Ted Turner's son enters politics

Teddy Turner talks about his Congressional run as an Republican in South Carolina


This is a RUSH transcript from "The O'Reilly Factor," January 28, 2013. This copy may not be in its final form and may be updated.

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O'REILLY: "Personal Story" segment tonight, an amazing situation.

We all know Ted Turner who founded CNN, very liberal man, force behind the global warming movement.

Well, Mr. Turner has a son, 49-year-old Teddy Turner who is running for congress in South Carolina.


UNIDENTIFIED MALE NARRATOR: A graduate of the Citadel, husband and father of three. Today, Turner is an economics teacher in Charleston.

Turner will fight for more freedom and less government, so our families will have a secure tomorrow. Conservative Teddy Turner, for Congress.


O'REILLY: What, conservative Teddy Turner? He joins us now from Charleston. Are you kidding me. How did you get to be a conservative with such a liberal father.

TEDDY TURNER, SOUTH CAROLINA CONGRESSIONAL CANDIDATE: Well, my dad asks me that all the time, Bill. And I tell you, four years of military college at the Citadel, and two years in the Soviet Union, if that doesn't make you a conservative, nothing will.

And, of course, watching a little bit of Fox didn't hurt either.

O'REILLY: OK. Now, when you were raised, your father, Ted Turner, he wasn't as liberal as he is now, I understand. Correct?

TURNER: No, my dad was pretty tough. He did eight of military school. He was in the Coast Guard. We had a -- there was no sleeping in on the weekends.

We did white glove inspections. Dad was tough. He made us work hard, learn the value of a dollar, all the things that our dads should be doing today.

O'REILLY: Did he discuss politics with you when you were growing up.

TURNER: Oh, absolutely. Our dinner conversations were pretty incredible. I mean, he was involved with all kinds of things and he never -- you know, we didn't get much into the baseball or little league, and that kind of stuff. We were always talking about pretty heavy issues.

O'REILLY: Was he then a liberal man. Was he -- you know, did he support the liberal side when you were a kid.

TURNER: No, he didn't. I mean, he met mother at a Young Republicans convention. So, he was very -- he was a small business guy and -- before he became a big business guy.

But he was very conservative. This change in life has been, later on, mainly started within environmentalism.

O'REILLY: OK. Now, you talk to him, I assume. You're running for Congress, would he vote for you if he had -- if he lived in your South Carolina district.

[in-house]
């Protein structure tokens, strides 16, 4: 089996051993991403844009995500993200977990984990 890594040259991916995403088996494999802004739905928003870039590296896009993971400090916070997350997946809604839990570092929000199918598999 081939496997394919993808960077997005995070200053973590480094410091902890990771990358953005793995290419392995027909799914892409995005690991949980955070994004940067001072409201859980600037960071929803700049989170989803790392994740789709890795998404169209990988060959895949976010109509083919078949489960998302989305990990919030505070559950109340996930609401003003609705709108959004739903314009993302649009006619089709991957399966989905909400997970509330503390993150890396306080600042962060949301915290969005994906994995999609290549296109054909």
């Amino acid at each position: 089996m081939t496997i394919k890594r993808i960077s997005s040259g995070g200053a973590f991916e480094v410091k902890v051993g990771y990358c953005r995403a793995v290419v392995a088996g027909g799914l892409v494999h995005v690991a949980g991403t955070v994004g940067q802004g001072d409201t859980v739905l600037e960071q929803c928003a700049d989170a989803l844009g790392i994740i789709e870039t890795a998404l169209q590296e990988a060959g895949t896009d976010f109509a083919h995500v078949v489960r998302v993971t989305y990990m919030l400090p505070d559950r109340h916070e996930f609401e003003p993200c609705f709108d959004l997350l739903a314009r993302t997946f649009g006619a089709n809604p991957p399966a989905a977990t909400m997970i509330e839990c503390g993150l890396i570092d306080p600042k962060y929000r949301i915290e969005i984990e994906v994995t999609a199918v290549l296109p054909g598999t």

Would he vote for you because you are billing yourself as a conservative, small government guy. Would he vote for you.

TURNER: Well, I'm not billing myself as conservative. I'm extremely conservative. But I think he would. I spent a lot of time with him in the last couple of weeks and talking about issues.

And everything we discussed, he agreed with me. So, we are not that far. And it wasn't because he was agreeing because I'm his son. He's agreeing because it's common sense. And he is liberal in certain issues.

But, really, he wants a better world like most of us. But we don't agree on a lot of politics.

O'REILLY: All right. So, you guys are -- when you talk man-to-man, you don't have a big fissure. But, I'm sure, he voted for Barack Obama, and you're not going to vote for Barack Obama. So, there is, I guess.

Now, the global warming is his big deal, the environmental stuff. Do you believe in global warming. Do you think that it's been caused by carbons and we're the responsibility for this.

TURNER: Well, when he drives the Prius to the Challenger, you know, you've got to question a little bit. But he -- you know, what I believe in is clean air and clean water and a future for our kids.

I don't believe that my Ford F-250 is causing global warming. I might get a lot of flak for that. But, you know, we can't tax ourselves by going in with things like the Kyoto Protocol and that kind of stuff.

So, no, I'm not a believer but I want to make sure that we're still doing the right thing going forward. I just don't like scaring kids and telling them we are cooking ourselves.

O'REILLY: All right. So, you want clean water and clean air but you're not buying in to the fact that the human population has depleted the ozone and that's why it's getting warmer.

But you said something very interesting there. You said your father drives the Prius to the Challenger, which is a private jet.

TURNER: Right.

O'REILLY: Do you want to expound on that a little bit.

TURNER: Well, you know, his take is, he owns a lot of trees so his carbon footprint is pretty minimal. But --


O'REILLY: Oh, it sounds like a rationalization to me.


TURNER: Well, it may be that.

It's like Catholic indulgences are well in mitigation. I think we can say a lot of the things but when it comes right down to it, we need to have clean air and clean water.

But we can't restrict our business because that's the only way we are going to get out of this deficit mess.

O'REILLY: All right. Your father helping you finance your campaign?

TURNER: Well, he has written me the $2,500 check like a lot of other people have. And I think that's probably all I'm going to get.

O'REILLY: All right. Well, Mr. Turner, we wish you good luck, very interesting human-interest story. And we appreciate you coming on tonight.

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